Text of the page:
We believe the housing market is in transition.
Demand for housing surged during the pandemic, as buyers sought larger homes in more rural and suburban settings. This behavior pushed home prices to record highs and inventories to multi-decade lows.
Rising prices increased the purchasing power of existing homeowners, adding fuel to the increase in home prices. Add in fiscal stimulus and record low interest rates, and some of the affordability challenges presented by rising sticker prices have been alleviated over the last 18 months.
But with interest rates now rising and home price appreciation appearing to slow, we believe the road ahead for the housing market will be considerably more challenging.
A dynamic that we believe further complicates the picture for housing is a lack of housing supply. As we can see in the chart below, housing supply is near 20-year lows as measured by the ratio of existing home inventory to existing home sales.
Before the pandemic, home inventories had been declining as excess supply from the housing crisis was sold down and builders exhibited more conservative behavior. An unexpected surge in demand during the pandemic has now left the market undersupplied.
The economics textbook would tell you that low supply, high demand, and high prices is good for sellers. But with fewer homes available for sale, prices at record highs, and interest rates on the rise, we believe the pool of available homebuyers has declined dramatically in recent months.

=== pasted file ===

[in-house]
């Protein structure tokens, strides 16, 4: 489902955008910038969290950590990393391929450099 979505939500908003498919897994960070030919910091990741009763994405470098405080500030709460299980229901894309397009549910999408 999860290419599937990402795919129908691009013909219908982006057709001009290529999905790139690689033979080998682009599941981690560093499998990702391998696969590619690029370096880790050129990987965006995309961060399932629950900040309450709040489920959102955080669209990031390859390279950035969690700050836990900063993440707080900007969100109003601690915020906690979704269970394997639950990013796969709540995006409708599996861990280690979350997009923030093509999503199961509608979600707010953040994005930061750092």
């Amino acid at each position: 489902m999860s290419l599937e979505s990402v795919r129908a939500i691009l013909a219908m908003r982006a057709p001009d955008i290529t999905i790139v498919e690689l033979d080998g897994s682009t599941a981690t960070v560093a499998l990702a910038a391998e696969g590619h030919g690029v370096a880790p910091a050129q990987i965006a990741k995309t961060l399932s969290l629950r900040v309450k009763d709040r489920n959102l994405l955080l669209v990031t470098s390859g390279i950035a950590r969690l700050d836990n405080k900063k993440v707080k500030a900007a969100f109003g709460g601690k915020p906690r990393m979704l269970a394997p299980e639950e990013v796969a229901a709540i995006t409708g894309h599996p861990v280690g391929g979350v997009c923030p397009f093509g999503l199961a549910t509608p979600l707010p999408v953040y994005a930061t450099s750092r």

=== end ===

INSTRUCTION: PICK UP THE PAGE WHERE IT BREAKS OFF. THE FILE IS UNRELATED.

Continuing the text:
We believe this means that current sellers may have to wait longer for buyers to come along, home prices may have to decline, or both. For digital disruptors in the housing market, this dynamic has created a challenge and led some companies to pivot their business altogether.
This week, Zillow (Z) announced it would end its Zillow Offers program in which the company would purchase homes, renovate them, and seek to flip them for a profit. At Titan, we’ve decreased our holdings in Redfin (RDFN), which has a similar program called RedfinNow.
Buying a home, in the end, can be an emotional decision as much as a financial one. And anyone who has ever purchased or sold a home knows the process today isn’t exactly seamless.
In a world of ubiquitous technology, the housing market remains conspicuously analog. Zillow, Redfin, and dozens of other companies have been built on the view that bringing the housing market into the 21st century is a huge opportunity.
But we believe the near-term challenges facing housing are considerable. The hardest days may still be ahead.